Tea tree oil producer pays $10,800 fine over “100% pure” claim: Experts warn against guessing on product information

The Australian Competition and Consumer Commission has fined an essential oils company $10,800 for potentially misleading consumers and experts say the ruling is a reminder for businesses to get the detail right on packaging.

Felton Grimwade & Bosisto’s Pty Ltd (Bosisto’s), which is the supplier of Bosisto’s Tea Tree Oil, paid the penalty after the ACCC issued an infringement notice because of a “reasonable belief” that the company’s claims of a tea tree oil product being “100% pure” were false.

Bosisto’s sells essential oils into pharmacies across Australia, as well as cold and flu remedies and cleaning products online. The company told SmartCompany in a statement it “stand[s] by our product and dispute[s] the allegations in the infringement notice.”

“The ACCC’s investigation and findings are based on a test method which is yet to be independently verified,” the company said, while declining to comment further.

Ursula Hogben, principal and general counsel at LegalVision, told SmartCompany small operators need to understand Australian Consumer Law does not require that harm is done to customers for the ACCC to issue infringement notices on misleading claims. All that is needed is the reasonable belief that the customer is being misled by claims on advertising or packaging.

“With products, you have to look at what you’re saying and also what you’re leaving out,” Hogben says.

“Claims that you make have to be true and accurate – you see problems with this when it comes to words like ‘unlimited downloads’. There might be a case of unlimited internet, for instance, but it might also be much slower after a certain amount,” she says.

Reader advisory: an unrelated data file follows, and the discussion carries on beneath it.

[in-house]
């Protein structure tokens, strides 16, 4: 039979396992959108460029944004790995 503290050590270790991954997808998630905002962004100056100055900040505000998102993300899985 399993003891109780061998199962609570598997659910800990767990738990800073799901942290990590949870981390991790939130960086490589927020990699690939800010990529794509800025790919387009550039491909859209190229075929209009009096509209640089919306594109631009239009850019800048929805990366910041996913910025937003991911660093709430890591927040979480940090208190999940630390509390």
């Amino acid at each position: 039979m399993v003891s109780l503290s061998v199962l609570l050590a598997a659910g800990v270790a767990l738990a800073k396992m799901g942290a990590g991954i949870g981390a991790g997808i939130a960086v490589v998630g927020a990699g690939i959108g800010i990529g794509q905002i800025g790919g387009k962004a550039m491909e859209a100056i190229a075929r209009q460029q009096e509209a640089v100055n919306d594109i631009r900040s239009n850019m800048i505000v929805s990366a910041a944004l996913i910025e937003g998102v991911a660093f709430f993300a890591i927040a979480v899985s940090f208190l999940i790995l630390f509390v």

However, there is a provision in the law for ridiculous exaggeration of claims – “think, claiming ‘the number one, the best’ products”, says Hogben. These are the types of claims that consumers can distinguish as being enthusiastic branding, rather than a claim about the ingredients or benefits about a particular product.

“The take-away really is go outlandish, or go 100% accurate on the claims you make,” she says.

Narissa Corrigan, principal at Ampersand Legal, says it’s surprising so many businesses still get caught out on misleading claims.

“I don’t think it’s hard to get this right,” she told SmartCompany.

“It always astounds me when people get in trouble for this.”

Australian Consumer Law simply requires businesses don’t say anything that isn’t true – so any unknowns should not be referred to on the packaging.

“If the company is just guessing about the truth of something, don’t make the claim,” Corrigan says.

Bosisto’s has paid the fine in the infringement notice but says this is not an admission of a breach of consumer law.

“We have elected to comply with the ACCC in this matter, not withstanding we dispute the allegation,” the company said.

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Colin Spencer
Colin Spencer
4 years ago

Let me get my head around this: The ACCC disputes the manufacturer’s claim of 100% purity, but does so “on a reasonable belief” that the claim of purity is not accurate”? Are we to understand that the ACCC can make a guess on the products purity, in order to accuse the manufacturer of making a similar claim about a specific level of purity? Which party is right and has evidence to back up its claims?